Geology: the Key Ideas (4th ed.).
Abingdon: Hodder Headline.
Geology is the study of our four-and-a-half billion-year-old planet - in particular of how the natural systems shaping its surface and interior work today and how they functioned in the past. It is far more than just rocks and fossils, though recognizing the different varieties of these and understanding the clues they can give you about the deep past is a crucial aspect of Geology. When you read this book, you will find that life has caused radical changes in the composition of the atmosphere, and that this in turn has affected how minerals and rocks weather and erode.
Earth's life-moderated temperature has allowed it (unlike Venus) to hang on to the store of liquid water that it inherited from its origin, maintaining surface conditions suitable for life and allowing rigid tectonic plates to glide around over the less rigid interior. You could argue "without water no life, without life no water, and hence without life no plate tectonics". In reality, it is not as simple as that becouse the Earth system is complex. The essence of how the "rock cycle" works (including the heating, melting, eruption, cooling, erosion, transportation, burial and deformation of rocks), and similarly the overlapping "hydrological cycle" and "carbon cycle" (exchange of water and carbon between the Earth's interior and atmosphere by routes both direct and indirect) may seem straightforward enough, but there are many processes that are inadequately understood and interrelationships that await deeper exploration.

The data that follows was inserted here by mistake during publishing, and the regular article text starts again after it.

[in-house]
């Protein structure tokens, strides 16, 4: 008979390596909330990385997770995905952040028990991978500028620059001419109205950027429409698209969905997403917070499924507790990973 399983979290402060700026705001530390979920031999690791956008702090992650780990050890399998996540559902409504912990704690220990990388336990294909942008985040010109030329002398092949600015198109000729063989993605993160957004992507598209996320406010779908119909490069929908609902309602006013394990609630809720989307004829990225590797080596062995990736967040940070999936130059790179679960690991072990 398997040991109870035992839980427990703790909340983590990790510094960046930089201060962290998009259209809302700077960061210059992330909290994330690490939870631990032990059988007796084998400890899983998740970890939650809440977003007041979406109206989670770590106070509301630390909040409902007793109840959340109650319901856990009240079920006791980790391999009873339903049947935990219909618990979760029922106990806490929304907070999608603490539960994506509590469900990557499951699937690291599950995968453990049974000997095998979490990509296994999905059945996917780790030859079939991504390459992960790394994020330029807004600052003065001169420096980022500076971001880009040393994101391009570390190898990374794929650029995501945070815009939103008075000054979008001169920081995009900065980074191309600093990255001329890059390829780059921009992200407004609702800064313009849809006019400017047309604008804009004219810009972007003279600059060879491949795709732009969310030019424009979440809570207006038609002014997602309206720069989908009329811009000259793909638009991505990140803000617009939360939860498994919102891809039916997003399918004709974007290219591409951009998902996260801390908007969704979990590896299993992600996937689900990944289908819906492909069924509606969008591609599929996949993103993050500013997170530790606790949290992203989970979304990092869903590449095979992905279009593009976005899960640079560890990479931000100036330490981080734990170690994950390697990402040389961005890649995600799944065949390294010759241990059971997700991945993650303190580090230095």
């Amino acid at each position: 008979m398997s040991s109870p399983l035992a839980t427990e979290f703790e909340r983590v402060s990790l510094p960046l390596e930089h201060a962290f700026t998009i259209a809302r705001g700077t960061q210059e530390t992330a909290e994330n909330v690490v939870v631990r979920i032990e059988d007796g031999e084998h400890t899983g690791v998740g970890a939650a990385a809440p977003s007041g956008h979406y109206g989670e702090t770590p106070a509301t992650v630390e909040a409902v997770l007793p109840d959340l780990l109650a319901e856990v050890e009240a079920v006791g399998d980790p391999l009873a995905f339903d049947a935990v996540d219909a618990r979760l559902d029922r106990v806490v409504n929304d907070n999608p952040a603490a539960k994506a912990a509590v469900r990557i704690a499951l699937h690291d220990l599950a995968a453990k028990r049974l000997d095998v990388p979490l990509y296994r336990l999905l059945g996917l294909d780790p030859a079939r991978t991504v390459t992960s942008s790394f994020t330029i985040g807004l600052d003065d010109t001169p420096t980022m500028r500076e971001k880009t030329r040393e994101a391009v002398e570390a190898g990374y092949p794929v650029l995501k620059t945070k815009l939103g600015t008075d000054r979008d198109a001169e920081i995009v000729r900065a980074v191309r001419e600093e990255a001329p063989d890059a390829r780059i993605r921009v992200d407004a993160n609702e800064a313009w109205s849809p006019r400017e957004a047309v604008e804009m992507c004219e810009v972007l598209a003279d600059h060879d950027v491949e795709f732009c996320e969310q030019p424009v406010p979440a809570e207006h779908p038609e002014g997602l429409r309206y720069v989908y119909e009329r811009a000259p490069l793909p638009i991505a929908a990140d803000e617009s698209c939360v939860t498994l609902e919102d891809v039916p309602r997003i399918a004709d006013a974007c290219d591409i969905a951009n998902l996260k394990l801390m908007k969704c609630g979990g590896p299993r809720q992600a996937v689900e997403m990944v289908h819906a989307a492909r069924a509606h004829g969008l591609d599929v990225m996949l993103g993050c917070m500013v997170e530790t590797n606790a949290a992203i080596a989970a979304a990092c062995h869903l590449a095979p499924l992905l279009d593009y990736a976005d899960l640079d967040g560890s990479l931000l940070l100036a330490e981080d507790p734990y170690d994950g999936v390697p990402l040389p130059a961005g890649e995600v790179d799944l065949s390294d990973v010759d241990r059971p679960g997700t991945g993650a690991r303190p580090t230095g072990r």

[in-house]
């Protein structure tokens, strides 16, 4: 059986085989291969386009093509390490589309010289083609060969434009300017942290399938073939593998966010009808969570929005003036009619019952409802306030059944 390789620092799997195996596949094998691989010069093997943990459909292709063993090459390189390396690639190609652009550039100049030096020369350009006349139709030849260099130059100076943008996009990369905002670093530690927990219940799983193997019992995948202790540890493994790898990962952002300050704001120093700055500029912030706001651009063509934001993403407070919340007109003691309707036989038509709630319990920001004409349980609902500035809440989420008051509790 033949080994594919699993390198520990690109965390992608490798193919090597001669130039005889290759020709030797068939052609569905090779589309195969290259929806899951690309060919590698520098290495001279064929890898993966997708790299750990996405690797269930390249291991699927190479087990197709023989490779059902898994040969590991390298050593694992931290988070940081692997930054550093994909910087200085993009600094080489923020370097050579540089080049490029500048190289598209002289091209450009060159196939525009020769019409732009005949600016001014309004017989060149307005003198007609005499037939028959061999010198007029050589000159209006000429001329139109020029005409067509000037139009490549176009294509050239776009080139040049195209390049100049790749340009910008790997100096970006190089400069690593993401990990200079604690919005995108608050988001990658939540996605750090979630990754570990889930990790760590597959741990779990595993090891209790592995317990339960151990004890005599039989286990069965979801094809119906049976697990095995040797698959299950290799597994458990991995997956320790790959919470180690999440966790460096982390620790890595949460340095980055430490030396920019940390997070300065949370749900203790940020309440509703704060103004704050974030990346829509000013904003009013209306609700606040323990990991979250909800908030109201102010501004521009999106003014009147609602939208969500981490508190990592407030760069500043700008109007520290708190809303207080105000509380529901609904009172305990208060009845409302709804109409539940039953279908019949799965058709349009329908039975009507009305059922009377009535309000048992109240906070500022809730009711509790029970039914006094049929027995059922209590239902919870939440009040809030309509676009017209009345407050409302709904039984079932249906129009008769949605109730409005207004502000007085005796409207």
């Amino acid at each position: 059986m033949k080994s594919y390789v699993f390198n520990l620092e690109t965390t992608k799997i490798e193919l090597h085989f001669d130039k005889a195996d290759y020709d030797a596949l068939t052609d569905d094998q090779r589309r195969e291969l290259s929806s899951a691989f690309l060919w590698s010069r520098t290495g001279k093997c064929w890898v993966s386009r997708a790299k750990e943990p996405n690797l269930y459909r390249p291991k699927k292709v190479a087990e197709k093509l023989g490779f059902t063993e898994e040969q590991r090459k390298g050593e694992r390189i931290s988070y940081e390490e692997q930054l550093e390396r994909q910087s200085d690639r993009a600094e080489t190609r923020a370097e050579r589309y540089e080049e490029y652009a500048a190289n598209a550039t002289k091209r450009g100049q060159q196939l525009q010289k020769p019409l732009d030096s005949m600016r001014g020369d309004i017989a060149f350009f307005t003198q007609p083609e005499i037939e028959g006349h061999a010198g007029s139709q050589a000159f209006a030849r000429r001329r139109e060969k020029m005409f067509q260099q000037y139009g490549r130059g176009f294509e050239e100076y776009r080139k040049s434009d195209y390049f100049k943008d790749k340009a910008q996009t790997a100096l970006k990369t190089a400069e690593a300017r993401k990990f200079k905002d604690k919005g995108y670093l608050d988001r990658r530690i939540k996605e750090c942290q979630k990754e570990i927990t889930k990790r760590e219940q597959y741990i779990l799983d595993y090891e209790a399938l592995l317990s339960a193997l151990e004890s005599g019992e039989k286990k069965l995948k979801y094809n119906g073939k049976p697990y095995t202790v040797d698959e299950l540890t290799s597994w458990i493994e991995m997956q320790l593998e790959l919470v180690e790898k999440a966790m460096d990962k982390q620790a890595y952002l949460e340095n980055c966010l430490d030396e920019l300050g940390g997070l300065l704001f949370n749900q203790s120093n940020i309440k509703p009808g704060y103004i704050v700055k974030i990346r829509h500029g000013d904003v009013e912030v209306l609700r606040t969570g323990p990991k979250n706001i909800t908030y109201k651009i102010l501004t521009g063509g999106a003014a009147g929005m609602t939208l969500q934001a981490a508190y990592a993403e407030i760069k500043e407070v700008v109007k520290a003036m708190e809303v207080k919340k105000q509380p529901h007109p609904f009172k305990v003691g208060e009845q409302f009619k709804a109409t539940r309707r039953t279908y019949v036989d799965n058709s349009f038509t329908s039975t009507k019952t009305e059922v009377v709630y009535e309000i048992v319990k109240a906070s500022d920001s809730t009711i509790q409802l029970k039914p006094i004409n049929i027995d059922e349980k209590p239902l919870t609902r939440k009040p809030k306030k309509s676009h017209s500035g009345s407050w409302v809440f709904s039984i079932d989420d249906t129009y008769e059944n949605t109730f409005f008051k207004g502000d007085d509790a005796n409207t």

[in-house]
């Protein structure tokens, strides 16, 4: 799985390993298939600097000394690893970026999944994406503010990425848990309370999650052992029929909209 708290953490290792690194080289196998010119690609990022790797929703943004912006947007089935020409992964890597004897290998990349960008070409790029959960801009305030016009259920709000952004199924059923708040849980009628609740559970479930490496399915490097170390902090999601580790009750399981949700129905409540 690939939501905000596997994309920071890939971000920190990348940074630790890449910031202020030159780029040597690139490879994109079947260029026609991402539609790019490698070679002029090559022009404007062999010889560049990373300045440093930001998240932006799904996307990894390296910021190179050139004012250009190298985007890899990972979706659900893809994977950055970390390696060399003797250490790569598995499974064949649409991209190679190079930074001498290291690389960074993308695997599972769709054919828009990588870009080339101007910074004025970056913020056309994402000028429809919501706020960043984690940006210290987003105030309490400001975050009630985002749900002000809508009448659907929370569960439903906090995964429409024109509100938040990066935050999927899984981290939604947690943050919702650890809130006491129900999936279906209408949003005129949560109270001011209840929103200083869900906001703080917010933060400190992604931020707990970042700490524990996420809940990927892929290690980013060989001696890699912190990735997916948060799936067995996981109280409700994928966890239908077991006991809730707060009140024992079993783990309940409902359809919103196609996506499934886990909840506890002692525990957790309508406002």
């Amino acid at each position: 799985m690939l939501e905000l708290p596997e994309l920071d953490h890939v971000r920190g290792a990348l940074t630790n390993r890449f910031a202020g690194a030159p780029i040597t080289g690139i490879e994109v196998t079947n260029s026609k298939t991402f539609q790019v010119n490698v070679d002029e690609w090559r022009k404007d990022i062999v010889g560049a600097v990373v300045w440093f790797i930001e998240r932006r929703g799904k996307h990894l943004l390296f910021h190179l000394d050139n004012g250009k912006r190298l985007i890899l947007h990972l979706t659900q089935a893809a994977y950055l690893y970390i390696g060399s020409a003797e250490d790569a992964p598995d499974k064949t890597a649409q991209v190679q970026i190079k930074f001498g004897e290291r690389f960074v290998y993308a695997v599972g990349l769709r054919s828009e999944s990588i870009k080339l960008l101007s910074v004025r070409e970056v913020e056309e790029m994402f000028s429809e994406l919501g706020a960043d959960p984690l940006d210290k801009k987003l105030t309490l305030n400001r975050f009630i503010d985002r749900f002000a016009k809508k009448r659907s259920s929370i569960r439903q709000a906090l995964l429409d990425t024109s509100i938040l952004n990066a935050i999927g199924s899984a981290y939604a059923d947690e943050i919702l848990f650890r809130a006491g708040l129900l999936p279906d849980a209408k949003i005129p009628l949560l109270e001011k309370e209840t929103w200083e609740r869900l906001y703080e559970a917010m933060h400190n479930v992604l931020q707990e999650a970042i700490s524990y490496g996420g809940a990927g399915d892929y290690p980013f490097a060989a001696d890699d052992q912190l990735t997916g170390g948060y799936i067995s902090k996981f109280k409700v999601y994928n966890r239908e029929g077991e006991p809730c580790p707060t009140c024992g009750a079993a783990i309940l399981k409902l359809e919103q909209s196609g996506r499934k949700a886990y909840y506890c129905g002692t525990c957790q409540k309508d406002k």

I have tried to keep this book clear and relatively basic. It is, after all, an introduction. If you become sufficiently intrigued to want to look further into any part of my story, then I will have succeeded.
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